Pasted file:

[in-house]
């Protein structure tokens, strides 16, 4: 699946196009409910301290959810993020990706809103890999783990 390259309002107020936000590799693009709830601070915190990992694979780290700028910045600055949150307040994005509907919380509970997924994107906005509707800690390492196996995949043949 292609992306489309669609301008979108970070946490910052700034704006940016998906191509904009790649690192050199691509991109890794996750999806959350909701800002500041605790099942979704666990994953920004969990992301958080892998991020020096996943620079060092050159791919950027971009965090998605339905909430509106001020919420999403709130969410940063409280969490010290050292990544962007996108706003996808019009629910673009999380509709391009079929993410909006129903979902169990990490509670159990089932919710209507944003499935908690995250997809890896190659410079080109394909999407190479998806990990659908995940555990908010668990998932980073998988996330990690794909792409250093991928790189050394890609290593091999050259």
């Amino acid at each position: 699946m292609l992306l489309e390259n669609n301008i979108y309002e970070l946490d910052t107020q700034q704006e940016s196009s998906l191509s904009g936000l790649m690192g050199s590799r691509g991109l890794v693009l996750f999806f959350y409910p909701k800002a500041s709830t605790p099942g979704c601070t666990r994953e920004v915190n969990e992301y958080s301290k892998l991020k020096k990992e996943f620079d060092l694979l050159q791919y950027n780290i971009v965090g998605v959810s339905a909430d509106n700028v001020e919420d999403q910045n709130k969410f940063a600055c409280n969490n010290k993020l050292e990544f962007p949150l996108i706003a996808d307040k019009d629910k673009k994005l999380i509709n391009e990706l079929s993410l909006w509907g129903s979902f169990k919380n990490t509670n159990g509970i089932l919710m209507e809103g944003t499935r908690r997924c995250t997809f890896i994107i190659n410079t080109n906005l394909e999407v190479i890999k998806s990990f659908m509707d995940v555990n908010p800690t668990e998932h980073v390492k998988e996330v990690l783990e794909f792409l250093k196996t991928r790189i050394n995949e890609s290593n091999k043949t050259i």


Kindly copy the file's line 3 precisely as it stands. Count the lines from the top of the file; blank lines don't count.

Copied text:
């Amino acid at each position: 699946m292609l992306l489309e390259n669609n301008i979108y309002e970070l946490d910052t107020q700034q704006e940016s196009s998906l191509s904009g936000l790649m690192g050199s590799r691509g991109l890794v693009l996750f999806f959350y409910p909701k800002a500041s709830t605790p099942g979704c601070t666990r994953e920004v915190n969990e992301y958080s301290k892998l991020k020096k990992e996943f620079d060092l694979l050159q791919y950027n780290i971009v965090g998605v959810s339905a909430d509106n700028v001020e919420d999403q910045n709130k969410f940063a600055c409280n969490n010290k993020l050292e990544f962007p949150l996108i706003a996808d307040k019009d629910k673009k994005l999380i509709n391009e990706l079929s993410l909006w509907g129903s979902f169990k919380n990490t509670n159990g509970i089932l919710m209507e809103g944003t499935r908690r997924c995250t997809f890896i994107i190659n410079t080109n906005l394909e999407v190479i890999k998806s990990f659908m509707d995940v555990n908010p800690t668990e998932h980073v390492k998988e996330v990690l783990e794909f792409l250093k196996t991928r790189i050394n995949e890609s290593n091999k043949t050259i």